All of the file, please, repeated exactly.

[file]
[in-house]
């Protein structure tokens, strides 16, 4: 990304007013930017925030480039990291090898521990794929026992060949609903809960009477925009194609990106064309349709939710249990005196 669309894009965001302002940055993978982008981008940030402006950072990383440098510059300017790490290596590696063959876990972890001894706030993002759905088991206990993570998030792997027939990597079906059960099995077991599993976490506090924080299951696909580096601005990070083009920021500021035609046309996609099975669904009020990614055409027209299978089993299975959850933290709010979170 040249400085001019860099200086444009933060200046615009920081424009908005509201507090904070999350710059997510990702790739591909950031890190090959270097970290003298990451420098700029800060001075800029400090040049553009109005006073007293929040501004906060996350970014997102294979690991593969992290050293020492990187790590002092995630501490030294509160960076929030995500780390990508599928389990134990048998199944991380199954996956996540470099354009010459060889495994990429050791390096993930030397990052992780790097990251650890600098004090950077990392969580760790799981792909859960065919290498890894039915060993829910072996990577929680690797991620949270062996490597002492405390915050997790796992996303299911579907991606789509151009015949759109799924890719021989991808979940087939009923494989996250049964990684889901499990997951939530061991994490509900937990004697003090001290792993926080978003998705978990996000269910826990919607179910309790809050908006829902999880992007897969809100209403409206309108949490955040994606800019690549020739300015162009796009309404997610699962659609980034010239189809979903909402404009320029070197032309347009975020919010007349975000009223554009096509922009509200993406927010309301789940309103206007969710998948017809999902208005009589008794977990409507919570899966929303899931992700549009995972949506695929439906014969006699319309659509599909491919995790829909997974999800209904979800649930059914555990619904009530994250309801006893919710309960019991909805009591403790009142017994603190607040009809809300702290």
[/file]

[in-house]
């Protein structure tokens, strides 16, 4: 990304007013930017925030480039990291090898521990794929026992060949609903809960009477925009194609990106064309349709939710249990005196 669309894009965001302002940055993978982008981008940030402006950072990383440098510059300017790490290596590696063959876990972890001894706030993002759905088991206990993570998030792997027939990597079906059960099995077991599993976490506090924080299951696909580096601005990070083009920021500021035609046309996609099975669904009020990614055409027209299978089993299975959850933290709010979170 040249400085001019860099200086444009933060200046615009920081424009908005509201507090904070999350710059997510990702790739591909950031890190090959270097970290003298990451420098700029800060001075800029400090040049553009109005006073007293929040501004906060996350970014997102294979690991593969992290050293020492990187790590002092995630501490030294509160960076929030995500780390990508599928389990134990048998199944991380199954996956996540470099354009010459060889495994990429050791390096993930030397990052992780790097990251650890600098004090950077990392969580760790799981792909859960065919290498890894039915060993829910072996990577929680690797991620949270062996490597002492405390915050997790796992996303299911579907991606789509151009015949759109799924890719021989991808979940087939009923494989996250049964990684889901499990997951939530061991994490509900937990004697003090001290792993926080978003998705978990996000269910826990919607179910309790809050908006829902999880992007897969809100209403409206309108949490955040994606800019690549020739300015162009796009309404997610699962659609980034010239189809979903909402404009320029070197032309347009975020919010007349975000009223554009096509922009509200993406927010309301789940309103206007969710998948017809999902208005009589008794977990409507919570899966929303899931992700549009995972949506695929439906014969006699319309659509599909491919995790829909997974999800209904979800649930059914555990619904009530994250309801006893919710309960019991909805009591403790009142017994603190607040009809809300702290």